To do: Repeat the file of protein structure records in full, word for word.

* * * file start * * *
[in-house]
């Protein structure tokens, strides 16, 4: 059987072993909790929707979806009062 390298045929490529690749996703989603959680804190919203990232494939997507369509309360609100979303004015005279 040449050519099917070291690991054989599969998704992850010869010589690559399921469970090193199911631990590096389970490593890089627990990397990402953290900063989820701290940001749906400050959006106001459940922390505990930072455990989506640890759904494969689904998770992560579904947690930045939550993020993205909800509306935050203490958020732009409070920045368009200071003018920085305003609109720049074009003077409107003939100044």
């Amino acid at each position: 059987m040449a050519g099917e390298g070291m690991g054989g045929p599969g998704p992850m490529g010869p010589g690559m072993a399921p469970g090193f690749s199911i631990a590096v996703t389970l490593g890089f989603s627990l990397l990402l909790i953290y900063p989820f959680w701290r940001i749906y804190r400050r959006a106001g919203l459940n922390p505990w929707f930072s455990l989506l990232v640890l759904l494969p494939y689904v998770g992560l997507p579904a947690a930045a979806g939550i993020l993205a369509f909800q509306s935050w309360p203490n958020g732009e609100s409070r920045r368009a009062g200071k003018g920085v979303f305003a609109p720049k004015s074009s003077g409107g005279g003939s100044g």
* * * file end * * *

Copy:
[in-house]
């Protein structure tokens, strides 16, 4: 059987072993909790929707979806009062 390298045929490529690749996703989603959680804190919203990232494939997507369509309360609100979303004015005279 040449050519099917070291690991054989599969998704992850010869010589690559399921469970090193199911631990590096389970490593890089627990990397990402953290900063989820701290940001749906400050959006106001459940922390505990930072455990989506640890759904494969689904998770992560579904947690930045939550993020993205909800509306935050203490958020732009409070920045368009200071003018920085305003609109720049074009003077409107003939100044």
């Amino acid at each position: 059987m040449a050519g099917e390298g070291m690991g054989g045929p599969g998704p992850m490529g010869p010589g690559m072993a399921p469970g090193f690749s199911i631990a590096v996703t389970l490593g890089f989603s627990l990397l990402l909790i953290y900063p989820f959680w701290r940001i749906y804190r400050r959006a106001g919203l459940n922390p505990w929707f930072s455990l989506l990232v640890l759904l494969p494939y689904v998770g992560l997507p579904a947690a930045a979806g939550i993020l993205a369509f909800q509306s935050w309360p203490n958020g732009e609100s409070r920045r368009a009062g200071k003018g920085v979303f305003a609109p720049k004015s074009s003077g409107g005279g003939s100044g």